Fraudster ‘bishop’ Charles Motondo faked car crashes
A self-styled ‘bishop’ who impersonated the voice of a parishioner to fabricate a false insurance claim has been jailed.
Charles Motondo, 40, was popular among followers at the Grace Faith Ministries church in Leeds, where he preached high-octane sermons at three-hour Sunday services.
But he was arrested and yesterday jailed for fraud after insurers became suspicious about £12,000-worth of claims he made over supposed crashes involving his Range Rover.
Fraud specialists at the City of London police, who took up the investigation, discovered he had impersonated someone who he had earlier helped to buy a car.
Leeds Crown Court heard Motondo opened up insurance policies in 2016 using two false names. He then deceived Aviva Insurance and Mulsanne Insurance in claims he made.
Motondo, who moved to the UK from the Democratic Republic of Congo in 2005, was only uncovered on a third occasion when insurance company First Central found the damage to his Range Rover did not match the alleged crash.
Motondo used both his own and his partner’s bank accounts in order to access the illegally obtained sums of cash claimed for the crashes previously, the court was told.
Motondo made claims for crashes which never happened, insisting his Range Rover had been damaged
His partner Anette Ntumba, 43, also appeared in court alongside father-of-four Motondo after pleading guilty to a separate offence of benefit fraud.
The City of London Police’s Insurance Fraud Enforcement Department (IFED) were behind the long-running investigation.
They discovered Motondo – who receives Universal Credit – had contacted First Central Insurance and fraudulently bought a policy using the details of a person in his local community.
A few days later he called the insurers, pretending to be the policy holder, and said he’d crashed his Vauxhall Corsa into a parked Range Rover and took full responsibility.
A spokesman for City of London Police said: ‘The person whose details Motondo had used for this fake claim told IFED that the accident never took place and that the car wasn’t ever insured. They also revealed that Motondo had helped them buy their car.’
At Leeds Crown Court yesterday, prosecutor Ian Hudson said: ‘[The insurance company realised] the insurance policies had been taken out on the same day. The claim was not paid.’
A number of inconsistencies were uncovered in Motondo’s claim on October 14, 2016 and it was eventually rejected.
A forensic engineer said due to the height difference of the two cars, the Corsa could not have caused the alleged damage to the Range Rover.
The car had actually been stored in a yard at the back of a church at the time of the alleged crash – later identified as where Motondo delivered his sermons, the prosecutor told the court.
Investigators discovered Motondo had also used the same method a few months earlier to make a fraudulent claim for a fictional collision against Mulsanne Insurance in July 2016, the court heard.
On this occasion, he claimed his partner’s Jaguar and his Range Rover had been involved in the same collision in order to heighten the value of the claim.
Motondo tried to make an injury claim for a phantom passenger, but this was rejected by Mulsanne Insurance after they discovered his other fraudulent activity from First Central.
The person whose details Motondo had used for this fake claim told IFED the accident never took place and that the car wasn’t ever insured, the court heard.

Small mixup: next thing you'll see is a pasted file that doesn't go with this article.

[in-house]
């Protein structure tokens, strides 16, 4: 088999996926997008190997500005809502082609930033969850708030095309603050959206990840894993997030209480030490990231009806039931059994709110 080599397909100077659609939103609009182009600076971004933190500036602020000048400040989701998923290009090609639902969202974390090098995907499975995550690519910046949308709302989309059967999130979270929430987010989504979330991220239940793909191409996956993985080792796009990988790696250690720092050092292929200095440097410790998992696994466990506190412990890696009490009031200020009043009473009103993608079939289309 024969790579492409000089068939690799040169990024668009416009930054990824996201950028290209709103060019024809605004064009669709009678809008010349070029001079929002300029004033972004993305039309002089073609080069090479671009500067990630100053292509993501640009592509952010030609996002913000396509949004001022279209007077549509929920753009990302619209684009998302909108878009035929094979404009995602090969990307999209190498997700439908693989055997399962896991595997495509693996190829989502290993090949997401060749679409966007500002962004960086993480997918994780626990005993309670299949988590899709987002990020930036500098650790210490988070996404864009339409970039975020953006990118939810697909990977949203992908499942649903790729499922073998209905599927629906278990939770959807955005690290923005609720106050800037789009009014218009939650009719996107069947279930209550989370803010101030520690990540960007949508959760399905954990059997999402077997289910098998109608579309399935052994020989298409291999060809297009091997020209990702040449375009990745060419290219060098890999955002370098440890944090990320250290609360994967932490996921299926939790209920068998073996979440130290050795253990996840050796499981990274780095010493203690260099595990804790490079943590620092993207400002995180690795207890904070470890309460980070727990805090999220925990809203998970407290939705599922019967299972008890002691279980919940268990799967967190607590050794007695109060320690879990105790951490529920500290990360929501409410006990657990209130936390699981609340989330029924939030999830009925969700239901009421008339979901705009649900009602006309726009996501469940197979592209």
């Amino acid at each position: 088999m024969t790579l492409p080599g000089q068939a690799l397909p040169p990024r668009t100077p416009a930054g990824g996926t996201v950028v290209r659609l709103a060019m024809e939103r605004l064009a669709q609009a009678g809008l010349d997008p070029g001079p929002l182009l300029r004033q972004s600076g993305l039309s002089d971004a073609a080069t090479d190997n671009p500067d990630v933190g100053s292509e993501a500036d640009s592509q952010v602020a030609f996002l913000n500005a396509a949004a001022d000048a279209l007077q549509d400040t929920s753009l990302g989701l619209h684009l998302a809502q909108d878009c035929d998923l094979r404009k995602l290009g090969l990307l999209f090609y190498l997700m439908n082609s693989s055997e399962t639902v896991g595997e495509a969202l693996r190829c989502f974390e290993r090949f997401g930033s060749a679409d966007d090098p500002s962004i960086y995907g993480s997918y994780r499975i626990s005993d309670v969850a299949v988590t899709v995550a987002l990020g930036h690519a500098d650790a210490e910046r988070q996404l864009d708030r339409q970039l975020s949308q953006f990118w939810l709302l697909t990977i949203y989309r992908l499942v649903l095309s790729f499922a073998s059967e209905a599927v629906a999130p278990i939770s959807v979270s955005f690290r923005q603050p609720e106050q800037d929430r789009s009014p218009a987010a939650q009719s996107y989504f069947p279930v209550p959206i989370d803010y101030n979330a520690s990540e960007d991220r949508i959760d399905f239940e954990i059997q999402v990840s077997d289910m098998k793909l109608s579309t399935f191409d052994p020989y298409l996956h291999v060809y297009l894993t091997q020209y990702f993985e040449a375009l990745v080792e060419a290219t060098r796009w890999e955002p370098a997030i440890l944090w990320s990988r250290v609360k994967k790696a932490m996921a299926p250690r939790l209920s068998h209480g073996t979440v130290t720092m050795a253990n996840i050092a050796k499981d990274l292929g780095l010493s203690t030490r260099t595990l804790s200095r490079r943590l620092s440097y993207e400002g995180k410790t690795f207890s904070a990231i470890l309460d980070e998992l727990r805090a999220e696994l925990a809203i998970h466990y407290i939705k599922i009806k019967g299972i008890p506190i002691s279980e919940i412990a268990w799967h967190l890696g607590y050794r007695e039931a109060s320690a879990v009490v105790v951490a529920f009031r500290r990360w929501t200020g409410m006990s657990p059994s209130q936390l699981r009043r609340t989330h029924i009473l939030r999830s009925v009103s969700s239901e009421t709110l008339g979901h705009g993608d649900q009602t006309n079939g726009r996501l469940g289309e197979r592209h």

They also revealed he had helped them buy their car.
IFED identified one other fraudulent claim by Motondo, which he’d instigated by calling his insurer Aviva in June 2016, stating he’d been involved in a collision that was his fault.
As he and his partner aren’t married and don’t share the same name, he contacted the insurers again pretending to be her husband and made a claim on her behalf for repair costs to the Jaguar.
Motondo, of Leeds, West Yorkshire, pleaded guilty to three counts of fraud by false representation and one count of possession of criminal property at Leeds Crown Court on April 18.
The claims he made amounted to more than £12,000, the prosecutor told the court.
Motondo moved to the UK in 2005 and has four children – including two with his current partner Ntumba.
He had a shop theft on his criminal record but was otherwise of ‘impeccable’ character, defence solicitor Michael Collins told the court.
Mr Collins said: ‘He is a pastor. He has acted in that role for 12 years. He plays a significant role in the community. He regularly meets with police and members of parliament on the basis to assist with members of his congregation.
‘He has told me of his embarrassment and shame of his conduct and has genuine remorse.’
Judge Tom Bayliss QC said his offences were ‘highly sophisticated’ and over a sustained period.
He said his initial admission that the insurance claims were a mistake was false and he had instead planned the fraud.
Judge Bayliss said: ‘I treat you as a man with impeccable character. The offences are serious offences of fraud. The total frauds amount to £12,804.23.
‘The culpability in this case is high. More than one person was involved but it is difficult to identify who they were. This was sophisticated offending. This was deliberate and persistent.’
Sentencing Motondo to ten months, Judge Bayliss added: ‘Those who engage in sophisticated fraud must expect to go to prison.’
Motondo, wearing a purple jacket and blue jeans, sat motionless throughout the hour long hearing.
Motondo’s partner, Anette Ntumba was sentenced for unrelated benefit fraud during the hearing.
She had failed to tell authorities she was working while claiming benefits. She was given 100 hours of unpaid work. — Daily Mail